The Sony PlayStation 5 console is possibly their largest console, measuring 390 x 260 x 104 mm for their disc variant but a modder has made a Slim DIY variant of the console with water-cooling.
DIY YouTuber converts Sony's PlayStation 5 console into a slim version of itself with water-cooling
The all-digital system is 12mm less in thickness than its physical version. In the past, we have seen Sony take their initial system release and convert it to a smaller package. It started with the first PlayStation, now called the PS One, where they converted it to a more petite frame with modern aesthetics (at the time). Since then, every variant has received a modification to its size. So, it would stand that the company would do the same, but Matt from the YouTube channel DIY Perks has beaten Sony to the punch by creating an absurdly thin PS5 system and adding a copper water cooling loop to assist with performance.
While the goal seemed out of reach, Matt was intent on making the Sony PlayStation 5 78% thinner, dropping the girth of the system to 20 mm. As he explains in the video, he was going to make a system near the same thickness as a standard DVD case, measuring 15 mm. To make this project a reality, Matt must sacrifice several components to achieve his goal. After taking apart and stripping parts, Matt was left with the PlayStation 5 motherboard.
In the video, Matt manufacturers full-cover water blocks to cover not only the motherboard but also circuitry, VRM, flash storage, GDDR6 chips, and heatsinks customized by the YouTuber. Adorned in a copper case, this customized PS5 system looks dramatically different than the standard Sony console and costs much more due to the copper sheets used. So, this is not consumer-friendly and is genuinely a DIY "science project" to see if it is a feasible concept to try.
The original PSU for the Sony PlayStation 5 produces 31 amps at 12 volts, which was one of the lesser struggles that Matt dealt with in finding an alternative for his project. He switched the power supply with HP's DP5-750RB, which offers around 62.5A at 12V with a capacity of 750W. That replacement choice is adequate to simultaneously produce enough power for the system and the water cooling loop.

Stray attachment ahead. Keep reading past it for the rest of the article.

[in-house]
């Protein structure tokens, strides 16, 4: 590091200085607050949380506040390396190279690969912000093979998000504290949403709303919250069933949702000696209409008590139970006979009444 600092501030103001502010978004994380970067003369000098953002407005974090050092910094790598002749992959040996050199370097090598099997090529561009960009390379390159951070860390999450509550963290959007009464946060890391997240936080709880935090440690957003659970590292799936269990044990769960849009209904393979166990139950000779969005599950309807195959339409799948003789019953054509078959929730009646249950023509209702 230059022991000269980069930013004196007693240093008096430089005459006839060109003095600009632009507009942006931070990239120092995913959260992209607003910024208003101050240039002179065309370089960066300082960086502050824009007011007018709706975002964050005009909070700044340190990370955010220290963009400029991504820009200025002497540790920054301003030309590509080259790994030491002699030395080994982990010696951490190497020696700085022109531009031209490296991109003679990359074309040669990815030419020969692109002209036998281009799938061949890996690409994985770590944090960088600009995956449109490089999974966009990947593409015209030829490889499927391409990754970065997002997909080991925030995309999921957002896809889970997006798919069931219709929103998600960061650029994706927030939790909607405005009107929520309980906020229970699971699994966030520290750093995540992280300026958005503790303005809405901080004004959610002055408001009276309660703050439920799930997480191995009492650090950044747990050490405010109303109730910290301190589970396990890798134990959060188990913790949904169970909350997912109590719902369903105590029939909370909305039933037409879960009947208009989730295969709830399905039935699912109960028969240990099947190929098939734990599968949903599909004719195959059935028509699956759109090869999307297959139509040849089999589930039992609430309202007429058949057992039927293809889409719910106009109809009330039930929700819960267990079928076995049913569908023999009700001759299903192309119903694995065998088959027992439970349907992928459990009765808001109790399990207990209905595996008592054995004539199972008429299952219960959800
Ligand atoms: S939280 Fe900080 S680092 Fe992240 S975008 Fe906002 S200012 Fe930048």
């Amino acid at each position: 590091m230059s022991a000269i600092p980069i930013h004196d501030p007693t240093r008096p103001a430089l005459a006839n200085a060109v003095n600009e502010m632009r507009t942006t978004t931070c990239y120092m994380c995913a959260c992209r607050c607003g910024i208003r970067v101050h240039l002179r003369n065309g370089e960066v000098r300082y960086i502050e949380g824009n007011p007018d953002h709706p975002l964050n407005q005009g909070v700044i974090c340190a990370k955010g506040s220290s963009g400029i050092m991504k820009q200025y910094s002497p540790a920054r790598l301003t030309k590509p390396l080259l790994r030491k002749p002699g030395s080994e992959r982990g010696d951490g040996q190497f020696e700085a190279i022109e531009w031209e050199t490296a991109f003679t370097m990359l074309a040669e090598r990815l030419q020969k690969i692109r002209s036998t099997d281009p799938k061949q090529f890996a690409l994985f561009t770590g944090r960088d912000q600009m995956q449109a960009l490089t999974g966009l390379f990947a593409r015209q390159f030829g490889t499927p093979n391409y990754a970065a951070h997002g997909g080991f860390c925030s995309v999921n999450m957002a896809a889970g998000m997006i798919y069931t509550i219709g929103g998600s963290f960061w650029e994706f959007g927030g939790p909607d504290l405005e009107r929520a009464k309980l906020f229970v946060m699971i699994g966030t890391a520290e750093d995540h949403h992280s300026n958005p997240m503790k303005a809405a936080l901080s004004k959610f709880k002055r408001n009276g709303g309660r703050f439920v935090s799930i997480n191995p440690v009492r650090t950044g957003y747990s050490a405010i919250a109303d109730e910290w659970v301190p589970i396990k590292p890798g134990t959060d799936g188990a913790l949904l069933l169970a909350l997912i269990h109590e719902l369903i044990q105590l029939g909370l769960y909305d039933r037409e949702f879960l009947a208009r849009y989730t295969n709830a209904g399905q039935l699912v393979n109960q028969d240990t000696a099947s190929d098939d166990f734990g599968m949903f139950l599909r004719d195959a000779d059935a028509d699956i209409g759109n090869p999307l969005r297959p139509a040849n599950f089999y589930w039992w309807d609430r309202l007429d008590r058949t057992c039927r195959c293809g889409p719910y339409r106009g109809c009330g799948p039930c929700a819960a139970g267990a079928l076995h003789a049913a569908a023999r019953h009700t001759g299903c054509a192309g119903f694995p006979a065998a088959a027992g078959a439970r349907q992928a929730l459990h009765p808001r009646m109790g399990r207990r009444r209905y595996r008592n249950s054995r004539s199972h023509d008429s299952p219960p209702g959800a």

Next, he fashioned an extended aluminum external casing to maintain the PSU and components for the water cooler. Then, he added an unknown pump and reservoir to assist with cooling. Speaking of the custom water cooler, he used one of the Alphacool's 7x40 thin radiators combined with seven mini Noctua NF-A4x20 fans to produce proper heat dissipation.
Unfortunately for Matt and his first attempt at creating a DIY PlayStation 5 slim, the system continually froze and would not power on. However, he persevered by accessing a secondary PS5 system and redesigned the concept, driven to make his design work.
Another hurdle the YouTuber wanted to accomplish was reducing the temperatures while the system was active, so Matt decided to create the custom water cooling loop. In his designs, Matt combined three temperature probes to track the temperatures of the AMD SoC (also known as Oberon), memory, and VRM modules. In this test, Matt decided to try the graphics-heavy Horizon Forbidden West, running the game for some time while monitoring the 46º C temperatures on the SoC. With the temperature probe outside the Soc, he anticipated the temperatures would maintain about 65º C. To his surprise, the memory hit an average of 52º C and the VRM to 44º C.
The YouTuber checked his outputted results with the website Gamers Nexus' (GN) thermal testing that the group produced when testing standard PS5 systems. In comparison, GN reported that they achieved 75º C for the SoC, 95º C for the memory, and 71º C for the VRM. This was when Matt realized that his system reached thirteen percent lower temperatures for the SoC, a fantastic 45% reduction for the memory, and almost 38% less on the VRM modules.
While Sony has not released any information on the company's venture into a slimmer PS5 system as they have done in the past, it is anticipated that the company would look into minimizing the size of the system after three to four years of being on the market. If the company decides to create a smaller version of the popular game system, the price will drop dramatically compared to its original variants.